I understand that the sample size is small; I am drawing dangerously general conclusions from my sample, both person may have their own circumstances making them incomparable, and I am only comparing them across one dimension (salary + bonus). But I feel compelled to make this comparison.

Furthermore, in my opinion, becoming a programmer is much easier if we only compare the study methods. For programmers who want to land a job in a tech company, they need to master the coding interview by going through sites like LeetCode to solve problems. Once they mastered the numerous algorithms and developed a good handle on when and how to use different data structures to solve problems, they can apply that skill in the next and more complex problem. Programmers would get hands-on experience whether it's on the job, or off the job preparing for interviews. For actuaries, the knowledge we learn are often fragmented, abstract and irrelevant to our jobs. (Yes I hear a lot of actuaries in life insurance complaining CFE/QFI track actuaries about the uselessness of their exams if they are not doing risk management or hedging related work.)

Lastly, did I mention programmers do not have professional exams to take, while actuaries often get additional credentials such as CFA and to a lesser extend FRM to help advancing their career?

In any case, any comment is welcome.
It's a labor market. The salary is determined by supply and demand. Similar complaints can be applied to accountants, nurses, attorneys, college professors... A lot of professions require rigorous school and at-the-job training. IT industry has been booming in the last two decades or so. If you admire that high salary, maybe you can try becoming one, or get actuaries paid similarly, which will make everyone here thankful to you.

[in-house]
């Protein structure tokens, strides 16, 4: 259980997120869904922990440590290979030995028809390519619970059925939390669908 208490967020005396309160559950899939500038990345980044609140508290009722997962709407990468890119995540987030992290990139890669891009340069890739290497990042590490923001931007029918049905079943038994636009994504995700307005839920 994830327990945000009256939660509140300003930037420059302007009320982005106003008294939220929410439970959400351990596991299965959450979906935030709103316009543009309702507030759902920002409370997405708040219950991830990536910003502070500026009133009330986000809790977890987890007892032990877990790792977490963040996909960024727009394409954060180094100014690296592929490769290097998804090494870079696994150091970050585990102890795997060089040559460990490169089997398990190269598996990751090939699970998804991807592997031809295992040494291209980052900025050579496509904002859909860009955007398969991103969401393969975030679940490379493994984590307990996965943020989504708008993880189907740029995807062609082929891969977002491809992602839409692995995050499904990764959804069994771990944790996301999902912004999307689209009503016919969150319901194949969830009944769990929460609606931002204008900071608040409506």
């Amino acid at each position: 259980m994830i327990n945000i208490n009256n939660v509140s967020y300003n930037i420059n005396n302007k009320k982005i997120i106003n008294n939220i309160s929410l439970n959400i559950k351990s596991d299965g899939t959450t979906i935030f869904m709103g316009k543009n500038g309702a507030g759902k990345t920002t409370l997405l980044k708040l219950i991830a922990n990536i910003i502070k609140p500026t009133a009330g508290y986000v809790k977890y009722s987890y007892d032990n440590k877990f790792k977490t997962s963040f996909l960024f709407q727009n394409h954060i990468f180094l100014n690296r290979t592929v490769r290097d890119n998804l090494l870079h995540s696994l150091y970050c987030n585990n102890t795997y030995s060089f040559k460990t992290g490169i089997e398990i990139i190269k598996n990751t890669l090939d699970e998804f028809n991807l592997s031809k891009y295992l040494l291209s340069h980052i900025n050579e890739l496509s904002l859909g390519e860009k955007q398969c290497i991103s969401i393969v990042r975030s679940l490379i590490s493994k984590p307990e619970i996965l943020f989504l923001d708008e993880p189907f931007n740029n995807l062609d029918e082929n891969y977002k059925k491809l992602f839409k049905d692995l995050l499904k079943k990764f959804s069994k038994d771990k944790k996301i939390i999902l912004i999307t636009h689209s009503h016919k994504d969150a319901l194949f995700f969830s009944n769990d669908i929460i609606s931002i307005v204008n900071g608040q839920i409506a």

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  #65  
Old Yesterday, 02:26 PM
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Why would anyone become a life actuary when they can become an elevator repairman instead?
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Don't you even think about sending me your resume. I'll turn it into an origami boulder and return it to you.
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  #66  
Old Yesterday, 02:27 PM
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Originally Posted by Helena Lake View Post
Yes, well, that's partially the result of my robust education. I was exposed to far more than a narrow money-making selection of classes. The influence of art, literature, and other liberal arts makes it easier for me to write coherently in a format significantly longer than 140 characters. Additionally, I am able to use colorful terms that illustrate my ideas, words that exceed two syllables in length, and even proper punctuation (most of the time).
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  #67  
Old Yesterday, 02:32 PM
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MS in Act Sci tells me you couldn't get hired after your BS.
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  #68  
Old Yesterday, 02:50 PM
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MS in Act Sci tells me you couldn't get hired after your BS.
MS in Act Sci tells me you don't have permanent residency in the US and you are hoping to prove yourself valuable enough to sponsor while on your student visa.